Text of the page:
Biden declared from the podium of the United Nations General Assembly (UNGA) that henceforth diplomacy will replace war in America’s global engagements. He may have said so to paper over his Afghan blunder, but he forgets that ideological contests between countries are zero-sum in nature. If your rival is evil, compromise becomes appeasement. This is particularly the case when diplomacy aims to manage competition through compromise, conciliation and the search for common ground. The Lonely Gun Even if war is not inevitable in international affairs, preparation for war is necessary to avoid it. If India appears ill-prepared for war, the awareness of its purpose will be marked by a big doubt. Given this background, and the US’s current vacillation in readily joining other peoples’ war, India may find itself wielding a lonely gun in its next big confrontation. That major flare-up could start with Pakistan and may draw in China, or it could be the other way round. Unlike a single-front war, many unknowns lurk here: Pakistan and China are building capabilities that give them the benefit of surprise to impose their will. With cyber weapons and long-range conventional strike capabilities, they have the option of controlling escalation. Pakistan is more likely to choose nuclear escalation if it perceives that India can significantly degrade its conventional operations. In a war with Pakistan, India may not anticipate correctly Pakistan’s nuclear ‘red lines’. It could also happen the other way round, where Pakistan makes the misjudgment, Pakistan could employ chemical weapons and/or tactical weapons against the Indian Army in a future war. But the Indian Army may not be fully prepared to absorb their shock use. India needs capabilities that can blunt this aggression. It also needs to device credible options for threatening retaliation and escalation to deter the adversary and its escalatory options.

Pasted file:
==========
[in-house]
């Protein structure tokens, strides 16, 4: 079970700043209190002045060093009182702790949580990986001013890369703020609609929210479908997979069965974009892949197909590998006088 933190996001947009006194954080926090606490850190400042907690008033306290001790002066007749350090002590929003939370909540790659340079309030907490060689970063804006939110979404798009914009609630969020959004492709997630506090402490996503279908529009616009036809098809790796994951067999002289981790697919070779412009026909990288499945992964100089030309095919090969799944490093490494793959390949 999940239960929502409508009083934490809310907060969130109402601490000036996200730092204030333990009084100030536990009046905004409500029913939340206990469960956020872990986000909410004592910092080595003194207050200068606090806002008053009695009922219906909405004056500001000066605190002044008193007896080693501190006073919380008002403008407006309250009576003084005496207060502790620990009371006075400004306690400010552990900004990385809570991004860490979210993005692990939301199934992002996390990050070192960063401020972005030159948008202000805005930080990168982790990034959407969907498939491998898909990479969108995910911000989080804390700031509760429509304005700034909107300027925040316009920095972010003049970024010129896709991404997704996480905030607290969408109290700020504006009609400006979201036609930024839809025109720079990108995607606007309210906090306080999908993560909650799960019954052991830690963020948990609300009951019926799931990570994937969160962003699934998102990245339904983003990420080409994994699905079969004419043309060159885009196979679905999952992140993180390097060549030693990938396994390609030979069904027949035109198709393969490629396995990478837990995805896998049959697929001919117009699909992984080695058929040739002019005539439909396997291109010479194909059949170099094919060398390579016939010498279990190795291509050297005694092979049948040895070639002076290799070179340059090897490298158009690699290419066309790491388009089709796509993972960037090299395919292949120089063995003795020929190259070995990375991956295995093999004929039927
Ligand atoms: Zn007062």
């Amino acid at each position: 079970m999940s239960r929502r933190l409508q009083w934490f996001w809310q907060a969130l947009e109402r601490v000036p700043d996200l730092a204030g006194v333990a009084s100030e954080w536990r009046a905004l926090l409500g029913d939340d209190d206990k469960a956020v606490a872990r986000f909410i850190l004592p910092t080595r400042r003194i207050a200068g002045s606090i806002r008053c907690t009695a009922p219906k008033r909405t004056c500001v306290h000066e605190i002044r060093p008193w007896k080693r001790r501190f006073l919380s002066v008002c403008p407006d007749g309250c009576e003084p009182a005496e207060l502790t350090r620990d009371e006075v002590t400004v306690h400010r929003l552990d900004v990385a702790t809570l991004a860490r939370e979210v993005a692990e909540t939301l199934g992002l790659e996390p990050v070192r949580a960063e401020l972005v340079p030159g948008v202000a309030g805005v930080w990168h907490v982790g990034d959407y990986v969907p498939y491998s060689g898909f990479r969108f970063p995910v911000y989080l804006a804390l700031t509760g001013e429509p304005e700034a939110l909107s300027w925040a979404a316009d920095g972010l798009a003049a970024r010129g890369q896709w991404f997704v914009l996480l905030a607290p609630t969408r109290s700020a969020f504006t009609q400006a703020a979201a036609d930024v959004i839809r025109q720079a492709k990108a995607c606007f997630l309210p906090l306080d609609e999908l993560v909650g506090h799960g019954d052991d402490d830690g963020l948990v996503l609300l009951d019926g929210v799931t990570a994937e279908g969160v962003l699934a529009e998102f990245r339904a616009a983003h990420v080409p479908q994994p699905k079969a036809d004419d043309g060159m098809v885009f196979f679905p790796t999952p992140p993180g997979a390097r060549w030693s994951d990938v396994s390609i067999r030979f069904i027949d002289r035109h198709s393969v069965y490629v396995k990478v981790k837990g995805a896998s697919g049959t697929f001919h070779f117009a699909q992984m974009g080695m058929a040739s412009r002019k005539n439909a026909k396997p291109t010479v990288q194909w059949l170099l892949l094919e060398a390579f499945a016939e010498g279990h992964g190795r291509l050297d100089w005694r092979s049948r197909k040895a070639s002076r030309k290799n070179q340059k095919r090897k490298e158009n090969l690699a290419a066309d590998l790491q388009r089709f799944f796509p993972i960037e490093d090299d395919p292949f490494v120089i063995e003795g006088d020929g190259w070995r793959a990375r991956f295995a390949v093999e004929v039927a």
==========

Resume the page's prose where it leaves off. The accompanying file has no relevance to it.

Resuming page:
Just as Pakistan assumes that China will be at its side, Xi can confidently factor in that Pakistan will be its military aide in a battle with India. As for Russia, it may be China’s current brother, but it has been India’s friend over decades. In war, it might steer clear of taking sides. Therefore, it may pass on a few critical items to India and intelligence information to China. Whatever the ultimate alliances and partnerships, the consequences of an Indo-China war will be bad enough, but with Pakistan joining in, it will be the stuff of nightmares for India. Pakistani generals are aggressive by training and impulsive by nature. The fact that they are not constrained by a political leadership, which could raise a restraining finger, makes it likely that they would be quick to nuclear rage. The question that follows is: will they use tactical nuclear weapons first or will they decide to drop the nuclear bomb? Regardless of what they choose, once a nuclear weapon has been used, its devastation could either stun the three sides to a pause or it may lead to the larger war, with Russia and the US joining in. Will that signal the beginning of a much larger conflagration that will also draw in Japan, Australia, some European countries and Taiwan to fight on India’s side? It could also mean others like Iran, North Korea and Turkey lining up to be with the China–Pakistan combine. Hopefully, this scary scenario will not happen because it is incendiary combinations like this that can lead to an inferno, a step short of the feared apocalypse. It is either that or the rest could decide to play it safe and watch India fight a two-front war, while they counsel restraint. Mercifully for the world, and despite the war in Ukraine, other regions do not present an alarming picture on a global scale.